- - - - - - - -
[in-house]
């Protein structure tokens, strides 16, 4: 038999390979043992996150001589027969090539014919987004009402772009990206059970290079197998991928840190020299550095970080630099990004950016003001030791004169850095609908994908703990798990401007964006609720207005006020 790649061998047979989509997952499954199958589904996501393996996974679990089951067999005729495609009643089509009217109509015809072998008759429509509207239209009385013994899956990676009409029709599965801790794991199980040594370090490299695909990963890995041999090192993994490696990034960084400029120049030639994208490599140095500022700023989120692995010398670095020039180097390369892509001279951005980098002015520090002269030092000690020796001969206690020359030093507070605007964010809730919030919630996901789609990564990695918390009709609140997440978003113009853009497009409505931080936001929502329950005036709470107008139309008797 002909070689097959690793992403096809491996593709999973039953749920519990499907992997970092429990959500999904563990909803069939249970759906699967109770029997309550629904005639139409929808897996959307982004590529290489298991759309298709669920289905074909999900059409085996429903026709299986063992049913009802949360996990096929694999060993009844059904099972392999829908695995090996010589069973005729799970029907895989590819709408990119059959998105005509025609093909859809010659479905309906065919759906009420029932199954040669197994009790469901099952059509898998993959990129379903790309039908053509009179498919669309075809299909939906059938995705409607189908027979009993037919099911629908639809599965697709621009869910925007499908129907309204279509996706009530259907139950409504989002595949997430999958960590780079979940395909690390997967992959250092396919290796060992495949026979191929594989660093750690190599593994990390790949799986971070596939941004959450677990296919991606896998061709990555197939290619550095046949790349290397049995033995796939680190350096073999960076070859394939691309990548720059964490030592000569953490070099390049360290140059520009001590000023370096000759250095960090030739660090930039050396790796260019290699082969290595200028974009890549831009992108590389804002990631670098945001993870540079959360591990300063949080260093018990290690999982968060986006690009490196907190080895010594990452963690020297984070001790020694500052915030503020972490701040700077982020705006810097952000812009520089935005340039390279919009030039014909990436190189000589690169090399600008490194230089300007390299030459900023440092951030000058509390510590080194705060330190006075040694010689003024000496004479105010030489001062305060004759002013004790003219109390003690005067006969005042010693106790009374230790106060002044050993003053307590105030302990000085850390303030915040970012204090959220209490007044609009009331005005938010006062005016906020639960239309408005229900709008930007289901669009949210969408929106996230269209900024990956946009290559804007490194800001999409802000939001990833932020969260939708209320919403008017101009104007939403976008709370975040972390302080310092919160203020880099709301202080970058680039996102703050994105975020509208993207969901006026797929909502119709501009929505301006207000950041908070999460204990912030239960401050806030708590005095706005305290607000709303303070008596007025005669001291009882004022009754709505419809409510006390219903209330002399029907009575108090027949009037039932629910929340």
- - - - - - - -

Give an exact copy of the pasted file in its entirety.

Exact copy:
[in-house]
């Protein structure tokens, strides 16, 4: 038999390979043992996150001589027969090539014919987004009402772009990206059970290079197998991928840190020299550095970080630099990004950016003001030791004169850095609908994908703990798990401007964006609720207005006020 790649061998047979989509997952499954199958589904996501393996996974679990089951067999005729495609009643089509009217109509015809072998008759429509509207239209009385013994899956990676009409029709599965801790794991199980040594370090490299695909990963890995041999090192993994490696990034960084400029120049030639994208490599140095500022700023989120692995010398670095020039180097390369892509001279951005980098002015520090002269030092000690020796001969206690020359030093507070605007964010809730919030919630996901789609990564990695918390009709609140997440978003113009853009497009409505931080936001929502329950005036709470107008139309008797 002909070689097959690793992403096809491996593709999973039953749920519990499907992997970092429990959500999904563990909803069939249970759906699967109770029997309550629904005639139409929808897996959307982004590529290489298991759309298709669920289905074909999900059409085996429903026709299986063992049913009802949360996990096929694999060993009844059904099972392999829908695995090996010589069973005729799970029907895989590819709408990119059959998105005509025609093909859809010659479905309906065919759906009420029932199954040669197994009790469901099952059509898998993959990129379903790309039908053509009179498919669309075809299909939906059938995705409607189908027979009993037919099911629908639809599965697709621009869910925007499908129907309204279509996706009530259907139950409504989002595949997430999958960590780079979940395909690390997967992959250092396919290796060992495949026979191929594989660093750690190599593994990390790949799986971070596939941004959450677990296919991606896998061709990555197939290619550095046949790349290397049995033995796939680190350096073999960076070859394939691309990548720059964490030592000569953490070099390049360290140059520009001590000023370096000759250095960090030739660090930039050396790796260019290699082969290595200028974009890549831009992108590389804002990631670098945001993870540079959360591990300063949080260093018990290690999982968060986006690009490196907190080895010594990452963690020297984070001790020694500052915030503020972490701040700077982020705006810097952000812009520089935005340039390279919009030039014909990436190189000589690169090399600008490194230089300007390299030459900023440092951030000058509390510590080194705060330190006075040694010689003024000496004479105010030489001062305060004759002013004790003219109390003690005067006969005042010693106790009374230790106060002044050993003053307590105030302990000085850390303030915040970012204090959220209490007044609009009331005005938010006062005016906020639960239309408005229900709008930007289901669009949210969408929106996230269209900024990956946009290559804007490194800001999409802000939001990833932020969260939708209320919403008017101009104007939403976008709370975040972390302080310092919160203020880099709301202080970058680039996102703050994105975020509208993207969901006026797929909502119709501009929505301006207000950041908070999460204990912030239960401050806030708590005095706005305290607000709303303070008596007025005669001291009882004022009754709505419809409510006390219903209330002399029907009575108090027949009037039932629910929340």